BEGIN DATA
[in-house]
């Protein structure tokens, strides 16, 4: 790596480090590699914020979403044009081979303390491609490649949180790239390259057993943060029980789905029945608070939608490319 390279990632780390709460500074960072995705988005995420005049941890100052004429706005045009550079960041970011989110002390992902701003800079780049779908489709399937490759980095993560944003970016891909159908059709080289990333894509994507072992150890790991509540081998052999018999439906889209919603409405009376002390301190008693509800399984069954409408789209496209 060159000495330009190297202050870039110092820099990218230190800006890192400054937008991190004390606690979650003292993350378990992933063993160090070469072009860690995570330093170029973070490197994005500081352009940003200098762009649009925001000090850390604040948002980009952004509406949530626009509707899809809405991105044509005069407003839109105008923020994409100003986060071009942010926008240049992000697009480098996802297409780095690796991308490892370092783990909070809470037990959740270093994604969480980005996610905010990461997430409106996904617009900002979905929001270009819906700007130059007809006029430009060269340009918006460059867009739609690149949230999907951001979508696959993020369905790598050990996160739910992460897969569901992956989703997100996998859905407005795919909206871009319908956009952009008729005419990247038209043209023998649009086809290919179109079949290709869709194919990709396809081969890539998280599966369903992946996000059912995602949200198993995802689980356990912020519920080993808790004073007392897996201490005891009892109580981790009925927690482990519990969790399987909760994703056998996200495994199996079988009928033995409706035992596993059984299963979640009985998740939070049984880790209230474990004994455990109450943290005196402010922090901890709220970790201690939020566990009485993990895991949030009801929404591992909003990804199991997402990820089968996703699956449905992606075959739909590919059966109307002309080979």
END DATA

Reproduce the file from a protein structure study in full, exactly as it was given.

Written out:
[in-house]
């Protein structure tokens, strides 16, 4: 790596480090590699914020979403044009081979303390491609490649949180790239390259057993943060029980789905029945608070939608490319 390279990632780390709460500074960072995705988005995420005049941890100052004429706005045009550079960041970011989110002390992902701003800079780049779908489709399937490759980095993560944003970016891909159908059709080289990333894509994507072992150890790991509540081998052999018999439906889209919603409405009376002390301190008693509800399984069954409408789209496209 060159000495330009190297202050870039110092820099990218230190800006890192400054937008991190004390606690979650003292993350378990992933063993160090070469072009860690995570330093170029973070490197994005500081352009940003200098762009649009925001000090850390604040948002980009952004509406949530626009509707899809809405991105044509005069407003839109105008923020994409100003986060071009942010926008240049992000697009480098996802297409780095690796991308490892370092783990909070809470037990959740270093994604969480980005996610905010990461997430409106996904617009900002979905929001270009819906700007130059007809006029430009060269340009918006460059867009739609690149949230999907951001979508696959993020369905790598050990996160739910992460897969569901992956989703997100996998859905407005795919909206871009319908956009952009008729005419990247038209043209023998649009086809290919179109079949290709869709194919990709396809081969890539998280599966369903992946996000059912995602949200198993995802689980356990912020519920080993808790004073007392897996201490005891009892109580981790009925927690482990519990969790399987909760994703056998996200495994199996079988009928033995409706035992596993059984299963979640009985998740939070049984880790209230474990004994455990109450943290005196402010922090901890709220970790201690939020566990009485993990895991949030009801929404591992909003990804199991997402990820089968996703699956449905992606075959739909590919059966109307002309080979």